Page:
Docker Swarm Mode¶
For truly highly-available services with Docker containers, we need an orchestration system. Docker Swarm (as defined at 1.13) is the simplest way to achieve redundancy, such that a single docker host could be turned off, and none of our services will be interrupted.
Add some handy bash auto-completion for docker. Without this, you'll get annoyed that you can't autocomplete
docker stack deploy <blah> -c <blah.yml> commands.
Install some useful bash aliases on each host
1 2 3
Release the swarm!¶
Now, to launch a swarm. Pick a target node, and run
docker swarm init
Yeah, that was it. Seriously. Now we have a 1-node swarm.
1 2 3 4 5 6 7 8 9 10 11 12
docker node ls to confirm that you have a 1-node swarm:
1 2 3 4
Note that when you run
docker swarm init above, the CLI output gives youe a command to run to join further nodes to my swarm. This command would join the nodes as workers (as opposed to managers). Workers can easily be promoted to managers (and demoted again), but since we know that we want our other two nodes to be managers too, it's simpler just to add them to the swarm as managers immediately.
On the first swarm node, generate the necessary token to join another manager by running
docker swarm join-token manager:
1 2 3 4 5 6 7 8
Run the command provided on your other nodes to join them to the swarm as managers. After addition of a node, the output of
docker node ls (on either host) should reflect all the nodes:
1 2 3 4 5
Setup automated cleanup¶
Docker swarm doesn't do any cleanup of old images, so as you experiment with various stacks, and as updated containers are released upstream, you'll soon find yourself loosing gigabytes of disk space to old, unused images.
To address this, we'll run the "meltwater/docker-cleanup" container on all of our nodes. The container will clean up unused images after 30 minutes.
First, create docker-cleanup.env (mine is under /var/data/config/docker-cleanup), and exclude container images we know we want to keep:
Then create a docker-compose.yml as follows:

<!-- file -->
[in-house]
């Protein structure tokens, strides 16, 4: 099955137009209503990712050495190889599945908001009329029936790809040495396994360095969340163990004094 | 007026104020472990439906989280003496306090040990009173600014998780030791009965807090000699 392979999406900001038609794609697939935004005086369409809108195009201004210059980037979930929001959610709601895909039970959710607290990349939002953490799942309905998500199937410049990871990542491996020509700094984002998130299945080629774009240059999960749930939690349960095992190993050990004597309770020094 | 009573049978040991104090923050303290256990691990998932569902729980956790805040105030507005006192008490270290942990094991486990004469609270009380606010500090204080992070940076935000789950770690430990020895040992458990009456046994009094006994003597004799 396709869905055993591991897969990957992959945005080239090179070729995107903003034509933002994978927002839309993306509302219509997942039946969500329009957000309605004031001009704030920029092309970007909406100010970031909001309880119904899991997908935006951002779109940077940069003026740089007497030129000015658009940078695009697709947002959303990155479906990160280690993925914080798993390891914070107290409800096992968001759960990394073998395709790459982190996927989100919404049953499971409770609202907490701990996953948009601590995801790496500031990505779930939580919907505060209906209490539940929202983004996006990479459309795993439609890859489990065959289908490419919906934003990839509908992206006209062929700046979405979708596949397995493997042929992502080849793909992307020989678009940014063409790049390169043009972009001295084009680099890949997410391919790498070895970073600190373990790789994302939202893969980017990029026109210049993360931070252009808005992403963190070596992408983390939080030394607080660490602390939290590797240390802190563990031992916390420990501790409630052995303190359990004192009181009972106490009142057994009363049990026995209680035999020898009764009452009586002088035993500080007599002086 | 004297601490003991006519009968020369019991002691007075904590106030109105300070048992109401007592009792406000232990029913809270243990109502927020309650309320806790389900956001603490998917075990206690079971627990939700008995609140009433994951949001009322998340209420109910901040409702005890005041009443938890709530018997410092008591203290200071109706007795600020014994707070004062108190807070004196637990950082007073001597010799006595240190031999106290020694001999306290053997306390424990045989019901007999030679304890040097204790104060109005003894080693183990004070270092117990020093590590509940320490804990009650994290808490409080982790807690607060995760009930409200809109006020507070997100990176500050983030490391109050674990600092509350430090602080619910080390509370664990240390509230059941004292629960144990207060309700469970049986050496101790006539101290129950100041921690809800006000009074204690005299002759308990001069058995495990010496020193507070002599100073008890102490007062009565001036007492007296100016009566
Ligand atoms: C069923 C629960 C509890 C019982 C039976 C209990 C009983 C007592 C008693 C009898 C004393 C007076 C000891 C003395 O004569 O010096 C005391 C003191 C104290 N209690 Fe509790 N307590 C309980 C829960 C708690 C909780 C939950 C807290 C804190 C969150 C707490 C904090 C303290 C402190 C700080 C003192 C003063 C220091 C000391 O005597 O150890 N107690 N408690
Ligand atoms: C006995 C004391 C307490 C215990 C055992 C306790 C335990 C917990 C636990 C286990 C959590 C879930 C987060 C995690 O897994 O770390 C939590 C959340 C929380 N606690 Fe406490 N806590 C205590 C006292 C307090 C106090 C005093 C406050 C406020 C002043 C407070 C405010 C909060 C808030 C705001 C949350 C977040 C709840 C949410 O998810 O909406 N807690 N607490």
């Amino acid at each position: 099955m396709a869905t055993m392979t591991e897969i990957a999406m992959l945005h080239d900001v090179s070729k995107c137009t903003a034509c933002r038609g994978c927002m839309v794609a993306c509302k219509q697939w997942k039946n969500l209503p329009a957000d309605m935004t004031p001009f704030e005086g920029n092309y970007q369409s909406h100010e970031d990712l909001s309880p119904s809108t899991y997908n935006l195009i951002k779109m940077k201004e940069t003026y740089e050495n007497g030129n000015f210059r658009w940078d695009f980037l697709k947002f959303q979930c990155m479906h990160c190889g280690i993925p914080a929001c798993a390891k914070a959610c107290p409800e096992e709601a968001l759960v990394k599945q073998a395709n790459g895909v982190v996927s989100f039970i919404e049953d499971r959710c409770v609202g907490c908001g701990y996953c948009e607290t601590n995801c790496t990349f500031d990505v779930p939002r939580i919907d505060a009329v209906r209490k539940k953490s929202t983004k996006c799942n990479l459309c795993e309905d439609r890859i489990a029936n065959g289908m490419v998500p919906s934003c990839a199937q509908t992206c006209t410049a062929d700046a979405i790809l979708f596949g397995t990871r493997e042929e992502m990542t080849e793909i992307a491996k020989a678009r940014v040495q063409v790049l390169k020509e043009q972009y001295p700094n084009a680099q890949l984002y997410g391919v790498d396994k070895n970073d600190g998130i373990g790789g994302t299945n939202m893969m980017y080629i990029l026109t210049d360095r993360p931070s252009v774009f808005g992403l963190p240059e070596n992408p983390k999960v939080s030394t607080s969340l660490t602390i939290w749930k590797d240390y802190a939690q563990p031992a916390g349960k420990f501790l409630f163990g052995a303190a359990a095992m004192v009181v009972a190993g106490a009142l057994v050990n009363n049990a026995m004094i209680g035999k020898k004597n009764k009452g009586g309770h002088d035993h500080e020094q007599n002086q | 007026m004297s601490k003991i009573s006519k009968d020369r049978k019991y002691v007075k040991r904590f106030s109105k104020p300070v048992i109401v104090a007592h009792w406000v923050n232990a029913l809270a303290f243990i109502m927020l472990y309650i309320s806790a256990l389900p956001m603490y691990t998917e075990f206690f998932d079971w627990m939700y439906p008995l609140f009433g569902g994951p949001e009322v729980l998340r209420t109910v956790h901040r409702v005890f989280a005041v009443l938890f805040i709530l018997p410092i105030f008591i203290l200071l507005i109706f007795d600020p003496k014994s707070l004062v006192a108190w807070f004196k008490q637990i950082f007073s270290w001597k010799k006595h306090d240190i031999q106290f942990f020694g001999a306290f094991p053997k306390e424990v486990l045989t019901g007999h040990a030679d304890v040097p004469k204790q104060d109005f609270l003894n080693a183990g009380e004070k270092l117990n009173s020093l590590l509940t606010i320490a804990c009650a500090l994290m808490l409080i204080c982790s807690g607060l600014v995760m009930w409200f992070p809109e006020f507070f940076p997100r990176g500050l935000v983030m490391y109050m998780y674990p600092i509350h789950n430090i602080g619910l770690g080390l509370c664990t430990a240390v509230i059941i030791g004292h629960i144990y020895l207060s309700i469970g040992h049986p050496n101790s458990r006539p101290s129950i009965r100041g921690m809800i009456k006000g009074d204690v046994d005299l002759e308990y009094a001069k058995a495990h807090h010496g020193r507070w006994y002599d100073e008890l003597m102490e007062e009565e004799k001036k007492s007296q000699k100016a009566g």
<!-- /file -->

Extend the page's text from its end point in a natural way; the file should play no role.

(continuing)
1 2 3 4 5 6 7 8 9 10 11 12 13 14 15 16 17 18 19 20
Setup unique static subnets for every stack you deploy. This avoids IP/gateway conflicts which can otherwise occur when you're creating/removing stacks a lot. See my list here.
Launch the cleanup stack by running
docker stack deploy docker-cleanup -c <path-to-docker-compose.yml>
Setup automatic updates¶
If your swarm runs for a long time, you might find yourself running older container images, after newer versions have been released. If you're the sort of geek who wants to live on the edge, configure shepherd to auto-update your container images regularly.
Create /var/data/config/shepherd/shepherd.env as follows:
1 2 3 4
Then create /var/data/config/shepherd/shepherd.yml as follows:
1 2 3 4 5 6 7 8 9 10 11 12 13
Launch shepherd by running
docker stack deploy shepherd -c /var/data/config/shepherd/shepherd.yml, and then just forget about it, comfortable in the knowledge that every day, Shepherd will check that your images are the latest available, and if not, will destroy and recreate the container on the latest available image.
Chef's Notes 📓¶
Tip your waiter (support me) 👏¶
Did you receive excellent service? Want to make your waiter happy? (..and support development of current and future recipes!) See the support page for (free or paid) ways to say thank you! 👏
Flirt with waiter (subscribe) 💌¶
Want to know now when this recipe gets updated, or when future recipes are added? Subscribe to the RSS feed, or leave your email address below, and we'll keep you updated. (double-opt-in, no monkey business, no spam either - check the archive for proof!)